Even after Rosen was officially stripped of his credentials in 1983, his former colleagues failed to fault him. Contacted by Jeffrey Masson in 1986, O. Spurgeon English doggedly defended his previous sponsorship of Rosen and denied the relevance of the charges of abuse to the effectiveness of his methods. Dr. Morris W. Brody admitted growing disillusioned and suspicious of Rosen, recounting an exchange between Rosen and a patient. After repeatedly threatening a patient for insisting she heard voices, Rosen hit her. Brody, however, denied he was being sadistic. Brody questioned Masson’s interest in Rosen, blaming his wealthy clients for allowing themselves to be fooled. Rosen’s unwavering support from prominent professional colleagues not only during his career but after his disgrace make it difficult to refute Masson’s charge that “emotional tyranny is at the heart” of psychotherapy.
Unsurprisingly, Rosen’s reputation and influence led many wealthy, prominent families to turn over dysfunctional relatives to him for treatment—usually with no formal legal proceedings. The media baron and ambassador Walter Annenberg placed his son in Rosen’s care. While there the young man shot himself in 1962, an incident which enraged Annenberg. However, the private investigator he hired was unable to penetrate the secrecy surrounding Rosen’s operation. Rosen also had custody at various times of Barbara Hooker (related by marriage to the Rockefellers), Barbara Stuart (wife of the chairman of the Quaker Oats board), and both Anne Morrow Lindberg and her niece Connie Morrow, among others. Treating such patients was extremely lucrative. His 1981 deposition records that he sometimes charged as little as a dollar an hour, but “also with X and Y I charged $10,000 a month. And Mr. John D. Rockefeller, III, who was our trustee, Mrs. X’s trustee, when I sent him the bill for the year of $120,000, he said if I added a zero, he would have no objection” (p. 162). Unlike his grossly inflated credentials and claims of effectiveness, his fees had a factual basis. The parents of Sally Zinman, a patient who sued him for mistreatment, paid him $5,000 a month for “therapy” lasting as little as 15 minutes a day.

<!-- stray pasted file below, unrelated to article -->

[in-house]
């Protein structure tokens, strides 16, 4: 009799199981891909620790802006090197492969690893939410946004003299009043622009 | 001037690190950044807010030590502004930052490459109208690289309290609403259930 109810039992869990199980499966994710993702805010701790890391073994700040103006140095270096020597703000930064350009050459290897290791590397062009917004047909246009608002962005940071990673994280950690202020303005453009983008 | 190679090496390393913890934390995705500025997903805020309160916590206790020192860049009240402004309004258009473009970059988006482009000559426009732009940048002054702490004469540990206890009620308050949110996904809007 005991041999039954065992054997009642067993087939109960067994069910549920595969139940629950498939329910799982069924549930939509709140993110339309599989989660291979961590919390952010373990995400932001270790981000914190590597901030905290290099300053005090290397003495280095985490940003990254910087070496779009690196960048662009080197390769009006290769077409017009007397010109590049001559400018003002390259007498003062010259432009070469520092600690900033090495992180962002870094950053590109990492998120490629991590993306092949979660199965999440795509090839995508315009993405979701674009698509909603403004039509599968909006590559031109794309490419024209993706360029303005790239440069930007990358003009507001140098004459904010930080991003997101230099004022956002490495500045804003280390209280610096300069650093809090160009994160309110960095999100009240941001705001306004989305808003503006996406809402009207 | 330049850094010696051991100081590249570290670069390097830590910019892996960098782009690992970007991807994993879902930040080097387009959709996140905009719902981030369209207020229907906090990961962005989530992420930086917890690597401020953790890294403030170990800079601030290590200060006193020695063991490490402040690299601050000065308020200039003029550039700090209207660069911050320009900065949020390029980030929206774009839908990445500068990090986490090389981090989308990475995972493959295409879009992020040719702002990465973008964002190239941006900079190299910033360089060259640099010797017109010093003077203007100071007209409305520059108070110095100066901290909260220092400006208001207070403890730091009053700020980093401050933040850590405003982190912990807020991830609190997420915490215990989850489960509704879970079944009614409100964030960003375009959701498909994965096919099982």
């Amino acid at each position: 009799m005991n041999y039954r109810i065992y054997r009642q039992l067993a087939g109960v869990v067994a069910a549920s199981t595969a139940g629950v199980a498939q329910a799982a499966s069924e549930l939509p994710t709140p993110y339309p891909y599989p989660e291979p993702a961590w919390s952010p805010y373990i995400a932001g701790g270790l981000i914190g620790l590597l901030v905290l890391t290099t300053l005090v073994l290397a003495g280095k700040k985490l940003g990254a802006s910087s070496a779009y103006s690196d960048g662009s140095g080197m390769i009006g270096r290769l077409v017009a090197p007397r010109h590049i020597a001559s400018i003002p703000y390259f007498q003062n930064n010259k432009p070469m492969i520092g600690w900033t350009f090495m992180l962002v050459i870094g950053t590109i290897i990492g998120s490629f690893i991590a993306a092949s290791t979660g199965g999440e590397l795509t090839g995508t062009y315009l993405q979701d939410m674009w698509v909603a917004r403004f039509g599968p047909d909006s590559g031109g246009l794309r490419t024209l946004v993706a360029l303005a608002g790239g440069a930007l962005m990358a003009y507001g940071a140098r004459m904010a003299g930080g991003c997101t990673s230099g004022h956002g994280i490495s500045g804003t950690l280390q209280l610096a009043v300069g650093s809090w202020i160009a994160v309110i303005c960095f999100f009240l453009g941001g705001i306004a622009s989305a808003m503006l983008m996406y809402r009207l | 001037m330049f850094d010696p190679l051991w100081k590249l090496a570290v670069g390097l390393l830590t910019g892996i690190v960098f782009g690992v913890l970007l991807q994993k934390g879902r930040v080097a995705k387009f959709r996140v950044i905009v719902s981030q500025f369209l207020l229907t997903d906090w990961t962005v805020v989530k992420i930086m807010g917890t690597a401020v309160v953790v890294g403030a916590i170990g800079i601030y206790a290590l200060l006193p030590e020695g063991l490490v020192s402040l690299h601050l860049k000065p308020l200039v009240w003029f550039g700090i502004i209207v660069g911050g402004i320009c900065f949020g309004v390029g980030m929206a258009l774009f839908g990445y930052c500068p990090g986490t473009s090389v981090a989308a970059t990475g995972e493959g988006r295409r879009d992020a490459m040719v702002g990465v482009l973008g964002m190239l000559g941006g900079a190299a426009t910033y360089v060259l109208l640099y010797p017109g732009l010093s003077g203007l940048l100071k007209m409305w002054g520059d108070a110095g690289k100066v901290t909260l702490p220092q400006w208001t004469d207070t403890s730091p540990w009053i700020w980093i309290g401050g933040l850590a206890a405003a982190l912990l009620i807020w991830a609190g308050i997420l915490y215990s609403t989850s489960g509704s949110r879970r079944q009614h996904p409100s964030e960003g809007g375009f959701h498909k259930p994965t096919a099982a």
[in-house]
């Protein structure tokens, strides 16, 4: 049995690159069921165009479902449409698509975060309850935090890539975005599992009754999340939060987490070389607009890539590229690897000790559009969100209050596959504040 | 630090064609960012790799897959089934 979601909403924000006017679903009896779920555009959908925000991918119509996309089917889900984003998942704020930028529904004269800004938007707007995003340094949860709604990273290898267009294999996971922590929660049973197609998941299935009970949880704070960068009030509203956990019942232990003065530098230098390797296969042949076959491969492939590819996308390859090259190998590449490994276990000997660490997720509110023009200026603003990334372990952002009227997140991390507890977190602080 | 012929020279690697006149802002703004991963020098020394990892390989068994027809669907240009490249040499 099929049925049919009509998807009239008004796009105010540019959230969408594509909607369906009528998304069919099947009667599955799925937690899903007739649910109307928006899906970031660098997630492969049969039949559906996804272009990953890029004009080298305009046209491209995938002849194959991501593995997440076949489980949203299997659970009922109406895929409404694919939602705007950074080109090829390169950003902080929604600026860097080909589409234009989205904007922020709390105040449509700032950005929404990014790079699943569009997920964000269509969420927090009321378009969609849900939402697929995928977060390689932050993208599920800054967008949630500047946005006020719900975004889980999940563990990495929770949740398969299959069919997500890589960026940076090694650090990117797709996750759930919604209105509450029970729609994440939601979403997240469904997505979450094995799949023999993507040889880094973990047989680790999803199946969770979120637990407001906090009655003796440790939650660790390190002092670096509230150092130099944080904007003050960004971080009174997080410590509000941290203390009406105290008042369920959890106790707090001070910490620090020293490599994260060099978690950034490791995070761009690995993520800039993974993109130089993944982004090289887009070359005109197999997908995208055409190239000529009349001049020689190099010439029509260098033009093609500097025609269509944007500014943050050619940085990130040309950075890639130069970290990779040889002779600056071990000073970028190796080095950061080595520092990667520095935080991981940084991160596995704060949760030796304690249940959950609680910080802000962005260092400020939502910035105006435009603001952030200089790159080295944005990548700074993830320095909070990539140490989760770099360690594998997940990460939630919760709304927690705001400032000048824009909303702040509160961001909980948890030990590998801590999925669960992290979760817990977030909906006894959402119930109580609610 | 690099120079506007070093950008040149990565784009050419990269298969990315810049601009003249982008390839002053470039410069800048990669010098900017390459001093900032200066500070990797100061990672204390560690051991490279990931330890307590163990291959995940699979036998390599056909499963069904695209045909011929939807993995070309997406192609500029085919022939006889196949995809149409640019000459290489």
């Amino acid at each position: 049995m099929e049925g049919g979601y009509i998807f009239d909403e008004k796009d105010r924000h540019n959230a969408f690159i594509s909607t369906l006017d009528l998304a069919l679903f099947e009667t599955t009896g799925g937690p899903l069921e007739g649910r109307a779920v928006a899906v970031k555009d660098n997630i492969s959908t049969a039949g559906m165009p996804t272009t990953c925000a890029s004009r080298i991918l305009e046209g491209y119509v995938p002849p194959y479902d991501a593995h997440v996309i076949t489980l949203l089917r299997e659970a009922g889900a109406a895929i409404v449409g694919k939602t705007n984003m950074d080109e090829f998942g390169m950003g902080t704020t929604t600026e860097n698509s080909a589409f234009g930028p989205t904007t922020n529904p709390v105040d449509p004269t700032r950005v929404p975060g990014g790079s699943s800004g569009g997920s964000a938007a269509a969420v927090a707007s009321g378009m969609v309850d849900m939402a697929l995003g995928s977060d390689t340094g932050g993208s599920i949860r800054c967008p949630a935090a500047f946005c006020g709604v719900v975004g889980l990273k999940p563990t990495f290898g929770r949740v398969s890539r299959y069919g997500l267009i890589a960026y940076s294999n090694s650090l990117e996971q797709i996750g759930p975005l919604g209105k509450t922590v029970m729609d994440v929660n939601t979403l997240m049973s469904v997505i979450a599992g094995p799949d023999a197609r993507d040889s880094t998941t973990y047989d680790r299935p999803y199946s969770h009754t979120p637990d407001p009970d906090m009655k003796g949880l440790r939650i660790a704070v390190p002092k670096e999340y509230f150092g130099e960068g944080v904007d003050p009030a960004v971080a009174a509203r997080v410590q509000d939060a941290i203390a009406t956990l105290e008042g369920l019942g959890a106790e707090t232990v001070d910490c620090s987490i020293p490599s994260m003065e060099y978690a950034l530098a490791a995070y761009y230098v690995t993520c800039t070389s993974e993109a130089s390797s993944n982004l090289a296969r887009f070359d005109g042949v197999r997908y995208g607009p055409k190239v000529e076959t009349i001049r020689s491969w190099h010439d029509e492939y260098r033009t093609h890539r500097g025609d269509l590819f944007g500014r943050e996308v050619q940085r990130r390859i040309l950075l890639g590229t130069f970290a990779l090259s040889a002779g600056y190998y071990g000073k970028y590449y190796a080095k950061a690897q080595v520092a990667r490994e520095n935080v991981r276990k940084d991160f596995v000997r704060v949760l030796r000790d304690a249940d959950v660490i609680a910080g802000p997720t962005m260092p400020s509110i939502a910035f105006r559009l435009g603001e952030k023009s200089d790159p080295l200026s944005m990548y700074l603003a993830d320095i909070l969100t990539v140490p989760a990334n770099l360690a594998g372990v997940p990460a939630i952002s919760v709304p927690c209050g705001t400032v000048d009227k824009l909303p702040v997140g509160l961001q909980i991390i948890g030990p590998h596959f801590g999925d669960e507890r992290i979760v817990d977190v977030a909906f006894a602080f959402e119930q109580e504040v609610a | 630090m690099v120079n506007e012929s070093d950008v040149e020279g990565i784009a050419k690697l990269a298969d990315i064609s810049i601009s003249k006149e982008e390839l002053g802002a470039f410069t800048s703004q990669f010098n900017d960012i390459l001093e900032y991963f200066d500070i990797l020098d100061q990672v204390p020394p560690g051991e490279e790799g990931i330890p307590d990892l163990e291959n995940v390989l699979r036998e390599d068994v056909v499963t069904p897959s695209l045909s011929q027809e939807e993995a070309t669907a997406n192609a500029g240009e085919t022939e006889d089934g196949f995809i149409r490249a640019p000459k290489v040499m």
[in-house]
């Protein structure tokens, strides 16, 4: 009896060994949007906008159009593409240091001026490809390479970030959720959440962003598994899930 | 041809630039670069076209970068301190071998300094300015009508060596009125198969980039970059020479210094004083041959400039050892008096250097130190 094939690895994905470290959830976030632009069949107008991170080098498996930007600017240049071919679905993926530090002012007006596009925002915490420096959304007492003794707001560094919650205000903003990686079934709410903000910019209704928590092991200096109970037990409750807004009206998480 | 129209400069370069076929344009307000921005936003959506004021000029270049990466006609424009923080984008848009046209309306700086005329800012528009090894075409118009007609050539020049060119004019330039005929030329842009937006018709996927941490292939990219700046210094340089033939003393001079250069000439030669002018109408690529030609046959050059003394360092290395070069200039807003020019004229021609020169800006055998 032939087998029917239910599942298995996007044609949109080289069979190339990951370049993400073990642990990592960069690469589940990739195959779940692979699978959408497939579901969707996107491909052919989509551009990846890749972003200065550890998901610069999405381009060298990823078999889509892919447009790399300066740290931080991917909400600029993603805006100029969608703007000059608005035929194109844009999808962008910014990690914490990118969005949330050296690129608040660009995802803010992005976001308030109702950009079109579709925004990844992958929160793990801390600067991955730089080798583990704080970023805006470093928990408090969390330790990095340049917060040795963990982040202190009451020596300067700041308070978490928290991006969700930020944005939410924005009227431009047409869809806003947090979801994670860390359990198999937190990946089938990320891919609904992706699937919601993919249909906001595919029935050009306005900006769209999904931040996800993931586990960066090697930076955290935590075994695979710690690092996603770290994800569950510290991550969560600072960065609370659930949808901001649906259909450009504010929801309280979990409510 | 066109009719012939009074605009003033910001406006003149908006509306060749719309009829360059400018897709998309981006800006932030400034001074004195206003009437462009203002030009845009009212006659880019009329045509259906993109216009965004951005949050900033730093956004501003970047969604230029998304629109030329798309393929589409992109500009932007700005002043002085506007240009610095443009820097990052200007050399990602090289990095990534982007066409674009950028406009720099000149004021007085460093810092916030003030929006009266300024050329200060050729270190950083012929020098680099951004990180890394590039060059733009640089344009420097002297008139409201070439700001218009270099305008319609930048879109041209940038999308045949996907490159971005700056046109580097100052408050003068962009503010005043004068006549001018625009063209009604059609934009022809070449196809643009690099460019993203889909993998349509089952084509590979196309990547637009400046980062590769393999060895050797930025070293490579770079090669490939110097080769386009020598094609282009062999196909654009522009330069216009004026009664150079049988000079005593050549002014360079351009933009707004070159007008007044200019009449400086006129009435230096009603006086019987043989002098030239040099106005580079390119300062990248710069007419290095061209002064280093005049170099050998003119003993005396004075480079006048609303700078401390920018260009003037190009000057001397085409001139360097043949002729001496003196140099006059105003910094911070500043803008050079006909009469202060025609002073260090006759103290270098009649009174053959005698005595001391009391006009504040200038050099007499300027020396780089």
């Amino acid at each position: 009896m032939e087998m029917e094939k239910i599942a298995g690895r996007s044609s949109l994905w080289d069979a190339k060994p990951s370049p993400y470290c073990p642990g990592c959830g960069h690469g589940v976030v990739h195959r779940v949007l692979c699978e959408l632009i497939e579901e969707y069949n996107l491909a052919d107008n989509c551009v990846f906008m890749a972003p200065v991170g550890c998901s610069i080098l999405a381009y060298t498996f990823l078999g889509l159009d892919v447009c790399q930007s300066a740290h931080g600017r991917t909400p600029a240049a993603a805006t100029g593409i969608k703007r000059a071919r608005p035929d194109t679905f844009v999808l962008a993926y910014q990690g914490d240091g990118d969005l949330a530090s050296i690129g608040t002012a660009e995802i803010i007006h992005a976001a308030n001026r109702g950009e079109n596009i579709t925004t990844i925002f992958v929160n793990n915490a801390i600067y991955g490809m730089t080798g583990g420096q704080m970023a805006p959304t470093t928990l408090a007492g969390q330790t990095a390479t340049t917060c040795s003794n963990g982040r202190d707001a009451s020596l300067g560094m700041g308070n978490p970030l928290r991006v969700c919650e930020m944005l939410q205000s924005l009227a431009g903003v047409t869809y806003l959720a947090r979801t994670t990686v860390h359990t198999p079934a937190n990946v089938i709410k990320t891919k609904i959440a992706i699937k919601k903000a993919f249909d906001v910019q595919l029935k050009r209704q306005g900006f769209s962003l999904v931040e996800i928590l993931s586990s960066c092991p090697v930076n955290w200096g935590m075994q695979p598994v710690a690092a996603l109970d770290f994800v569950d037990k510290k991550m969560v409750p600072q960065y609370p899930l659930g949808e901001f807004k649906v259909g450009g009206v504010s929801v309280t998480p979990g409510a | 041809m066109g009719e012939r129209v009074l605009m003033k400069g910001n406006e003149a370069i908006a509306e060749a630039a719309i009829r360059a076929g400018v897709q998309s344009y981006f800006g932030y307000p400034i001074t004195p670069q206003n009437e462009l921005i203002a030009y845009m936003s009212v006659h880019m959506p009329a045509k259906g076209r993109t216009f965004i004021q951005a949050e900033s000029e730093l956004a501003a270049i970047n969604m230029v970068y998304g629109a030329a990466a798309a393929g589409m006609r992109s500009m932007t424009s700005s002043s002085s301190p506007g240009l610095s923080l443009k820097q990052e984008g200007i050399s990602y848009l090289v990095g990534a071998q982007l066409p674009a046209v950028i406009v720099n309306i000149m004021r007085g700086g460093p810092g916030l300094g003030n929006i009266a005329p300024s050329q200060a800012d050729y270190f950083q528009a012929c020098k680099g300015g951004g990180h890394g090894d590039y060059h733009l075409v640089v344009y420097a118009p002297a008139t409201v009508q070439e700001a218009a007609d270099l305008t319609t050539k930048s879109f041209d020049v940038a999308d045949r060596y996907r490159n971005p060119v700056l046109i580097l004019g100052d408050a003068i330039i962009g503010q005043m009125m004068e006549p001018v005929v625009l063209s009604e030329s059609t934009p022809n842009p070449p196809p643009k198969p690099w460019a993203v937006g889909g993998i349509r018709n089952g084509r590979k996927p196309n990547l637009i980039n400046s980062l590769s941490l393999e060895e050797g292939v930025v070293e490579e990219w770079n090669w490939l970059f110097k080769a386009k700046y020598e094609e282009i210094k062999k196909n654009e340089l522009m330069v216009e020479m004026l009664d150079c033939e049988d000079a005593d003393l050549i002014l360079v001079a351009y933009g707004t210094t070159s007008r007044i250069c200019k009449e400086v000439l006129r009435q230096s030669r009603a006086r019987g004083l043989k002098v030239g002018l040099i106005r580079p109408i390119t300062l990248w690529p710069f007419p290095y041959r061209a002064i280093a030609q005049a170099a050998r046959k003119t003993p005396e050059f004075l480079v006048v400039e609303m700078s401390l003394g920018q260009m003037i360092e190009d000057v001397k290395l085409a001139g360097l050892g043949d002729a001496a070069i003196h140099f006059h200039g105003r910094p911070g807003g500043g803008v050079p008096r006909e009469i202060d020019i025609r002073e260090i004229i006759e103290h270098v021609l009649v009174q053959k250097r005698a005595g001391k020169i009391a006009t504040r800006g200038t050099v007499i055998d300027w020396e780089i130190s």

In 1983 Rosen voluntarily gave up his medical license to avoid being tried for incompetence and malpractice by the State Board of Medical Education and Licensure of the Department of State of Pennsylvania. His disgrace raises intriguing questions. Was Rosen, as Millen Brand suggests, initially a sincere but misguided self-promoter? If so, did easy wealth seduce him into neglecting and abusing his patients, placing them in the hands of brutal, untrained assistants? Or was he criminally negligent, even sadistic and corrupt, from the outset of his career? The record clearly supports the latter. A series of lawsuits attacked Rosen beginning in the 1960s for fraud and violence, several patients died in his custody, and careful studies exposed the inefficacy of his treatment. Yet neither government agencies or officials, medical societies, nor parents of patients intervened effectively to restrain or punish him. Rosen asserted his “assistant therapists would generally be people with degrees in psychology up to even a doctor, doctorate” (1983 deposition, p. 16). However, his so-called “assistant therapists” as a rule were often former patients, untrained and uncredentialed despite Rosen’s protests. Brand commented that after Rosen “had cured those [patients], he used them for nurses and attendants” a practice Rosen announced in 1947. More bluntly, Dr. Isidor Scherer of the Department of Public Welfare repeated Rosen’s comment, “I will not hire anybody unless he’s an ex-nut.” Hiring patients to work as aides is now illegal.